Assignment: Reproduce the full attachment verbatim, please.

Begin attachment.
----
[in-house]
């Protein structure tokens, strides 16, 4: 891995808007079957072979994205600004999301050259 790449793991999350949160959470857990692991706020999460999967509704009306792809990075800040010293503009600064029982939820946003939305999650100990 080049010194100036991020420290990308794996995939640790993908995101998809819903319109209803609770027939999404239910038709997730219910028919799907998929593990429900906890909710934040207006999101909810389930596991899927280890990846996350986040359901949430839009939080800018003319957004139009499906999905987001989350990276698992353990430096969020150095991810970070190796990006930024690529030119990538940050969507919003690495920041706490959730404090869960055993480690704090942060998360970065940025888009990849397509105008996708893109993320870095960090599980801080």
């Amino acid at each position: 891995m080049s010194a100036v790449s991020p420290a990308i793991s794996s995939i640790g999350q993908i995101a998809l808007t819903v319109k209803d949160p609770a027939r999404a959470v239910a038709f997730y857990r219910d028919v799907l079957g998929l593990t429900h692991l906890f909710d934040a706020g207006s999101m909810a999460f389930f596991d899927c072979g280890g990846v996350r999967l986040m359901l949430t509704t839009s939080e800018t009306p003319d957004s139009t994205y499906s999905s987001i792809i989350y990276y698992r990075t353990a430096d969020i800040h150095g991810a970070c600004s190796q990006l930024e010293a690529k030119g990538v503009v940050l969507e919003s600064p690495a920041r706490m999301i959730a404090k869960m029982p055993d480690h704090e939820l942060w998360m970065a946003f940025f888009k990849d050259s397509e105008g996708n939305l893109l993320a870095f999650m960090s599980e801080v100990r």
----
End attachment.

[in-house]
């Protein structure tokens, strides 16, 4: 891995808007079957072979994205600004999301050259 790449793991999350949160959470857990692991706020999460999967509704009306792809990075800040010293503009600064029982939820946003939305999650100990 080049010194100036991020420290990308794996995939640790993908995101998809819903319109209803609770027939999404239910038709997730219910028919799907998929593990429900906890909710934040207006999101909810389930596991899927280890990846996350986040359901949430839009939080800018003319957004139009499906999905987001989350990276698992353990430096969020150095991810970070190796990006930024690529030119990538940050969507919003690495920041706490959730404090869960055993480690704090942060998360970065940025888009990849397509105008996708893109993320870095960090599980801080």
């Amino acid at each position: 891995m080049s010194a100036v790449s991020p420290a990308i793991s794996s995939i640790g999350q993908i995101a998809l808007t819903v319109k209803d949160p609770a027939r999404a959470v239910a038709f997730y857990r219910d028919v799907l079957g998929l593990t429900h692991l906890f909710d934040a706020g207006s999101m909810a999460f389930f596991d899927c072979g280890g990846v996350r999967l986040m359901l949430t509704t839009s939080e800018t009306p003319d957004s139009t994205y499906s999905s987001i792809i989350y990276y698992r990075t353990a430096d969020i800040h150095g991810a970070c600004s190796q990006l930024e010293a690529k030119g990538v503009v940050l969507e919003s600064p690495a920041r706490m999301i959730a404090k869960m029982p055993d480690h704090e939820l942060w998360m970065a946003f940025f888009k990849d050259s397509e105008g996708n939305l893109l993320a870095f999650m960090s599980e801080v100990r």